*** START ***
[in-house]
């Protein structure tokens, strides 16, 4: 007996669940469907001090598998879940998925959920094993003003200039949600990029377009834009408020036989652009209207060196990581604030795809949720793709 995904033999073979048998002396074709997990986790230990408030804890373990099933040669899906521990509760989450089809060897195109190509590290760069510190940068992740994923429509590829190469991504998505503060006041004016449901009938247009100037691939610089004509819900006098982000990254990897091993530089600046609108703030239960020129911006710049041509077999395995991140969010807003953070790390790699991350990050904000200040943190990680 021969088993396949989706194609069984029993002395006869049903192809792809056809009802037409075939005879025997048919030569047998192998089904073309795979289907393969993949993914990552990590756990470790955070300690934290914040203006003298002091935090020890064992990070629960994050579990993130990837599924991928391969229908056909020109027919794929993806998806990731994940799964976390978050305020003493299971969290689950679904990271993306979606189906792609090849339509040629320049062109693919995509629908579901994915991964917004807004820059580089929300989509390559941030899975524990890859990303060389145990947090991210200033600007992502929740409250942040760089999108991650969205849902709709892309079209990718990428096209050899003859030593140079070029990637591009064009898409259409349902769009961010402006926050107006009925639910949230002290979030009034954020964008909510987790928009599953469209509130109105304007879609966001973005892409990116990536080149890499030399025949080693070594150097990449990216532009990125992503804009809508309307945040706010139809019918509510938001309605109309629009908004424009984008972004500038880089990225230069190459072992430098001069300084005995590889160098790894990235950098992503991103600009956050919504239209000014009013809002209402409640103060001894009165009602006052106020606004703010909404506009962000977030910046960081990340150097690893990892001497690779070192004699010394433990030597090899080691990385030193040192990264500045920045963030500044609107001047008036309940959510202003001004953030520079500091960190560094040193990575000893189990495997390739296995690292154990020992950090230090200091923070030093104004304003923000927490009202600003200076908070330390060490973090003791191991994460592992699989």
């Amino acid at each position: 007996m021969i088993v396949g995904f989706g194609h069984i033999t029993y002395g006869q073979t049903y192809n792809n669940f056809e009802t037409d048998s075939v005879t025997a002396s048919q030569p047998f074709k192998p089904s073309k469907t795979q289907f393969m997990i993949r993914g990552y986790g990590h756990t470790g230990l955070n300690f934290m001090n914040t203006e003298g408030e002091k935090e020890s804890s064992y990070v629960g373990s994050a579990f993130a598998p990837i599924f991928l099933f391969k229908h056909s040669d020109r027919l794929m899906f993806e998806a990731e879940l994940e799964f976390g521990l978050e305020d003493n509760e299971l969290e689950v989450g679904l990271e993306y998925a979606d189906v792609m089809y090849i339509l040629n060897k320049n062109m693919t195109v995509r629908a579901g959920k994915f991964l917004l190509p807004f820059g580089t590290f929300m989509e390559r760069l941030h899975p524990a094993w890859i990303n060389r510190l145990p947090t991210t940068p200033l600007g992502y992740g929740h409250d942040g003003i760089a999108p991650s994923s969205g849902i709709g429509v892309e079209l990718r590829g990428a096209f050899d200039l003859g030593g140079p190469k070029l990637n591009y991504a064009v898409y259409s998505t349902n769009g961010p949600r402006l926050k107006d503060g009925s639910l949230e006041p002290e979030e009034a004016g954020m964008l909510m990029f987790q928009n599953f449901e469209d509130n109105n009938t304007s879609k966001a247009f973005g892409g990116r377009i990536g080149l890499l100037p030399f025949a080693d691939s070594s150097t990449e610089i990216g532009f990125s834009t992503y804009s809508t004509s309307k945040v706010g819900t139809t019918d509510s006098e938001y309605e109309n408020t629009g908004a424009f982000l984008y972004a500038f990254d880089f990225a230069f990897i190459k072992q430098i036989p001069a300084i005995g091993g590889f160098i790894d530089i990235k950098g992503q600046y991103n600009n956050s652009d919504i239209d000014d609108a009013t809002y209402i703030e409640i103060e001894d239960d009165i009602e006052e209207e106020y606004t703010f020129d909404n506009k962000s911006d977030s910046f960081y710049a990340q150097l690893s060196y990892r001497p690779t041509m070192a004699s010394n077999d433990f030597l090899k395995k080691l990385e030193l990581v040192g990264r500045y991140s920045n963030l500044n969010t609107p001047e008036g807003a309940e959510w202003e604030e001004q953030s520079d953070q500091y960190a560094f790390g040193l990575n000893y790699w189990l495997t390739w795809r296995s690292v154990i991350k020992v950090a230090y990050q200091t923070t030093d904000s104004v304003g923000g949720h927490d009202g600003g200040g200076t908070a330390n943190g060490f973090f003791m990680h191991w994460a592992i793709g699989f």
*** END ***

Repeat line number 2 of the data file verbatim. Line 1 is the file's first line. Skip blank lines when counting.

């Protein structure tokens, strides 16, 4: 007996669940469907001090598998879940998925959920094993003003200039949600990029377009834009408020036989652009209207060196990581604030795809949720793709 995904033999073979048998002396074709997990986790230990408030804890373990099933040669899906521990509760989450089809060897195109190509590290760069510190940068992740994923429509590829190469991504998505503060006041004016449901009938247009100037691939610089004509819900006098982000990254990897091993530089600046609108703030239960020129911006710049041509077999395995991140969010807003953070790390790699991350990050904000200040943190990680 021969088993396949989706194609069984029993002395006869049903192809792809056809009802037409075939005879025997048919030569047998192998089904073309795979289907393969993949993914990552990590756990470790955070300690934290914040203006003298002091935090020890064992990070629960994050579990993130990837599924991928391969229908056909020109027919794929993806998806990731994940799964976390978050305020003493299971969290689950679904990271993306979606189906792609090849339509040629320049062109693919995509629908579901994915991964917004807004820059580089929300989509390559941030899975524990890859990303060389145990947090991210200033600007992502929740409250942040760089999108991650969205849902709709892309079209990718990428096209050899003859030593140079070029990637591009064009898409259409349902769009961010402006926050107006009925639910949230002290979030009034954020964008909510987790928009599953469209509130109105304007879609966001973005892409990116990536080149890499030399025949080693070594150097990449990216532009990125992503804009809508309307945040706010139809019918509510938001309605109309629009908004424009984008972004500038880089990225230069190459072992430098001069300084005995590889160098790894990235950098992503991103600009956050919504239209000014009013809002209402409640103060001894009165009602006052106020606004703010909404506009962000977030910046960081990340150097690893990892001497690779070192004699010394433990030597090899080691990385030193040192990264500045920045963030500044609107001047008036309940959510202003001004953030520079500091960190560094040193990575000893189990495997390739296995690292154990020992950090230090200091923070030093104004304003923000927490009202600003200076908070330390060490973090003791191991994460592992699989």